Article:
The analogy I sometimes make is that Amazon is equivalent to a private sector Gosplan system — an economic management system that depended on technocratic cross-subsidisation to allocate capital and resources according to its unique notion of what’s good for people rather than based on what the people actually want and are prepared to pay for.

    The difference is that unlike Gosplan, Amazon never fully controlled the means of production. It focused on stimulating overproduction or underproduction in accordance with its plan through de-facto subsidisation of consumer activity/demand it thought useful to its longer vision. That model works in a deflationary world but could struggle in an inflationary one. In an inflationary world, true customer preferences (rather than subsidised ones) are likely to shine through again. There’s a not insignificant chance they won’t align with the vision Amazon has for the world.

  • The chip shortage is in the midst of a sudden reversal.

Programmable Central Bank Money:

  • A long Twitter thread about the context and history of Central Bank Digital Currencies.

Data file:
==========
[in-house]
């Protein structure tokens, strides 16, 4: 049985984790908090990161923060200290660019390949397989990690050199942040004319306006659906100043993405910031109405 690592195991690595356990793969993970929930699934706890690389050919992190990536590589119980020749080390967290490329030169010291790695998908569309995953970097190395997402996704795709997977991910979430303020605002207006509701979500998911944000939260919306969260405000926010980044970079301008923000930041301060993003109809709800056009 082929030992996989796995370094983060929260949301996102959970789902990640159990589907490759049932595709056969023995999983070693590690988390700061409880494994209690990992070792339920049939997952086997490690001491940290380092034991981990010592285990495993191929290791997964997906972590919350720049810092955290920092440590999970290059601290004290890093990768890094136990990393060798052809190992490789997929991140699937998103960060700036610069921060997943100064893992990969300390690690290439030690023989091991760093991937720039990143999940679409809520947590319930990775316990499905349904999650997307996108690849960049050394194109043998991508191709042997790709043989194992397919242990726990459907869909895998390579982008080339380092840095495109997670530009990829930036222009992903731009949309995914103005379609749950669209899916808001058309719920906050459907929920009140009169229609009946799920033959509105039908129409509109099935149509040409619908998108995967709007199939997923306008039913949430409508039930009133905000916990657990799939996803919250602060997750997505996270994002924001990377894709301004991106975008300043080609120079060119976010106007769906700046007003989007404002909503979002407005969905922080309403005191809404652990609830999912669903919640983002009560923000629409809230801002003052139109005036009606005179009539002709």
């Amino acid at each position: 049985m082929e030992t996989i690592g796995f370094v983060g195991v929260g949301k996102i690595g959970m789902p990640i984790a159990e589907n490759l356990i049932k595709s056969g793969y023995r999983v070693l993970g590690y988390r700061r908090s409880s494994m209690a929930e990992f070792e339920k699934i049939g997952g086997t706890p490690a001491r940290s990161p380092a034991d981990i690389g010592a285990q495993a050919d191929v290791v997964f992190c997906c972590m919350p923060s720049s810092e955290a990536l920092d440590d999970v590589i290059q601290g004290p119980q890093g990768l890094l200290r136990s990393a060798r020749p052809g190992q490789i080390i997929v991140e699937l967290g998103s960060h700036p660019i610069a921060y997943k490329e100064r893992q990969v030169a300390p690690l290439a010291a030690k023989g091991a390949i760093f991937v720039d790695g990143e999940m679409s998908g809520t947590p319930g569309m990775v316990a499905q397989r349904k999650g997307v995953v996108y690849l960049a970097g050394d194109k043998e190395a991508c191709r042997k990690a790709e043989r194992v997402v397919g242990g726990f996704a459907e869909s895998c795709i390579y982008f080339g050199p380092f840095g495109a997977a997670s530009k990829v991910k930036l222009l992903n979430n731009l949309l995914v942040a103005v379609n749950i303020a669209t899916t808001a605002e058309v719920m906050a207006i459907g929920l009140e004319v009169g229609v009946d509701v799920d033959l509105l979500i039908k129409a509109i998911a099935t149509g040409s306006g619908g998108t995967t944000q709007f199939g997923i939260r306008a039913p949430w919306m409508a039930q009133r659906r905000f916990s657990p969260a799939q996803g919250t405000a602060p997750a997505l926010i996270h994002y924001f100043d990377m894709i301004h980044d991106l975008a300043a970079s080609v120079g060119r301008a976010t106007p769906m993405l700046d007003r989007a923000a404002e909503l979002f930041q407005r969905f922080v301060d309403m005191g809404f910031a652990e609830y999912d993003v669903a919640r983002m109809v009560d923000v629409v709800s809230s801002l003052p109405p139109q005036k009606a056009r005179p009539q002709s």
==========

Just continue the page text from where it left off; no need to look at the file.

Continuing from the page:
• The BIS and four central banks complete a successful pilot of real-value transactions on cross-border CBDC platform.
  • Andreessen Horowitz went all in on crypto at the worst possible time.
  • Forget about CBDCs. The future may lie in the India Stack system, which is, according to the IMF, widening access to financial services in an economy where retail transactions are heavily cash based.

Geopolitical Pivots:

  • Poland is doubling down on its German war reparation claim.

    This might all go away if it just got its Covid relief funds.

Who Really Runs the UK?

  • Narayana Kocherlakota echoes The Blind Spot’s sentiments on the Truss affair and argues the markets didn’t oust Truss, the Bank of England did. “The way the UK government fell should worry all who support democracy.”

    We’ve said it before, we’ll say it again. How is it that Andrew Bailey isn’t facing more scrutiny for the BoE’s disastrous record on everything since he took over?

Financial Obfuscation:

  • Russian oligarchs obscure their wealth through secretive Isle of Man network.Britain sheltering oligarchs? Who knew!

From the “Fake News” zone: